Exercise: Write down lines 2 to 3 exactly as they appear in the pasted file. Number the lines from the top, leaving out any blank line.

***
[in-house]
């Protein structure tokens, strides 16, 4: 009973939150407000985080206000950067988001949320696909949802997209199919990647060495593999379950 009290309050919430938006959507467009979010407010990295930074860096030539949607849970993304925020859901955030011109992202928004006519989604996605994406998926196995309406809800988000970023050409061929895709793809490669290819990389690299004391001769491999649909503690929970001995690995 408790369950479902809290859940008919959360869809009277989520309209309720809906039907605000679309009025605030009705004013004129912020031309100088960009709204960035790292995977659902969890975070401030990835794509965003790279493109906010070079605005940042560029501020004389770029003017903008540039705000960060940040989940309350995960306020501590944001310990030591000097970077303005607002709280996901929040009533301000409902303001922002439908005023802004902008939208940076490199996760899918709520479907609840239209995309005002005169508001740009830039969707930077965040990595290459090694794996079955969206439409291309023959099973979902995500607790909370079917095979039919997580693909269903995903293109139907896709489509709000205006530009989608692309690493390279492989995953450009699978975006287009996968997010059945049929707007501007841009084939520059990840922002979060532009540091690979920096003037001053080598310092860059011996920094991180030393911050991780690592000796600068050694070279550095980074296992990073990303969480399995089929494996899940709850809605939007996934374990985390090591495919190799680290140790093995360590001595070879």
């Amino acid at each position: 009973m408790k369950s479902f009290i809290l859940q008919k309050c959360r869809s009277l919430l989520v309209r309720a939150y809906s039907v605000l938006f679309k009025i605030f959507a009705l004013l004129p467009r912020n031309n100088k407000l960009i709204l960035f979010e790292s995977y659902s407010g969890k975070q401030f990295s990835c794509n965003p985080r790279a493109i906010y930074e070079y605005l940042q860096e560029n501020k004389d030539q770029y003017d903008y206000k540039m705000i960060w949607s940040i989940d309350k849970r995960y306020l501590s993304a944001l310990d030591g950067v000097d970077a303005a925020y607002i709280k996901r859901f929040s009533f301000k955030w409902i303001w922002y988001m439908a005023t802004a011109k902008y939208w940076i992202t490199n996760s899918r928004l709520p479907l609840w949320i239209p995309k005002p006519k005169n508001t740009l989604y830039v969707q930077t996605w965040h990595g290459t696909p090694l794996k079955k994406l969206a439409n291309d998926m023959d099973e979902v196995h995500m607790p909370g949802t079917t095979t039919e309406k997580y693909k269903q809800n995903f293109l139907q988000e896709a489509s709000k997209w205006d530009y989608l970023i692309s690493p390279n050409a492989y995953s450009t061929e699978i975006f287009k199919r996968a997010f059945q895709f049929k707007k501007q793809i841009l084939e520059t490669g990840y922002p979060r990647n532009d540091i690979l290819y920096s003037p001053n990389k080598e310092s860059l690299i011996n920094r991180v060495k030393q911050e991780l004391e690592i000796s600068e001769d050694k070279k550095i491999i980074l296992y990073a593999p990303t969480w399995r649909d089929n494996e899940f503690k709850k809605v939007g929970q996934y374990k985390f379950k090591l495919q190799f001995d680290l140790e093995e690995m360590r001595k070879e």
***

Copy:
């Protein structure tokens, strides 16, 4: 009973939150407000985080206000950067988001949320696909949802997209199919990647060495593999379950 009290309050919430938006959507467009979010407010990295930074860096030539949607849970993304925020859901955030011109992202928004006519989604996605994406998926196995309406809800988000970023050409061929895709793809490669290819990389690299004391001769491999649909503690929970001995690995 408790369950479902809290859940008919959360869809009277989520309209309720809906039907605000679309009025605030009705004013004129912020031309100088960009709204960035790292995977659902969890975070401030990835794509965003790279493109906010070079605005940042560029501020004389770029003017903008540039705000960060940040989940309350995960306020501590944001310990030591000097970077303005607002709280996901929040009533301000409902303001922002439908005023802004902008939208940076490199996760899918709520479907609840239209995309005002005169508001740009830039969707930077965040990595290459090694794996079955969206439409291309023959099973979902995500607790909370079917095979039919997580693909269903995903293109139907896709489509709000205006530009989608692309690493390279492989995953450009699978975006287009996968997010059945049929707007501007841009084939520059990840922002979060532009540091690979920096003037001053080598310092860059011996920094991180030393911050991780690592000796600068050694070279550095980074296992990073990303969480399995089929494996899940709850809605939007996934374990985390090591495919190799680290140790093995360590001595070879």
């Amino acid at each position: 009973m408790k369950s479902f009290i809290l859940q008919k309050c959360r869809s009277l919430l989520v309209r309720a939150y809906s039907v605000l938006f679309k009025i605030f959507a009705l004013l004129p467009r912020n031309n100088k407000l960009i709204l960035f979010e790292s995977y659902s407010g969890k975070q401030f990295s990835c794509n965003p985080r790279a493109i906010y930074e070079y605005l940042q860096e560029n501020k004389d030539q770029y003017d903008y206000k540039m705000i960060w949607s940040i989940d309350k849970r995960y306020l501590s993304a944001l310990d030591g950067v000097d970077a303005a925020y607002i709280k996901r859901f929040s009533f301000k955030w409902i303001w922002y988001m439908a005023t802004a011109k902008y939208w940076i992202t490199n996760s899918r928004l709520p479907l609840w949320i239209p995309k005002p006519k005169n508001t740009l989604y830039v969707q930077t996605w965040h990595g290459t696909p090694l794996k079955k994406l969206a439409n291309d998926m023959d099973e979902v196995h995500m607790p909370g949802t079917t095979t039919e309406k997580y693909k269903q809800n995903f293109l139907q988000e896709a489509s709000k997209w205006d530009y989608l970023i692309s690493p390279n050409a492989y995953s450009t061929e699978i975006f287009k199919r996968a997010f059945q895709f049929k707007k501007q793809i841009l084939e520059t490669g990840y922002p979060r990647n532009d540091i690979l290819y920096s003037p001053n990389k080598e310092s860059l690299i011996n920094r991180v060495k030393q911050e991780l004391e690592i000796s600068e001769d050694k070279k550095i491999i980074l296992y990073a593999p990303t969480w399995r649909d089929n494996e899940f503690k709850k809605v939007g929970q996934y374990k985390f379950k090591l495919q190799f001995d680290l140790e093995e690995m360590r001595k070879e």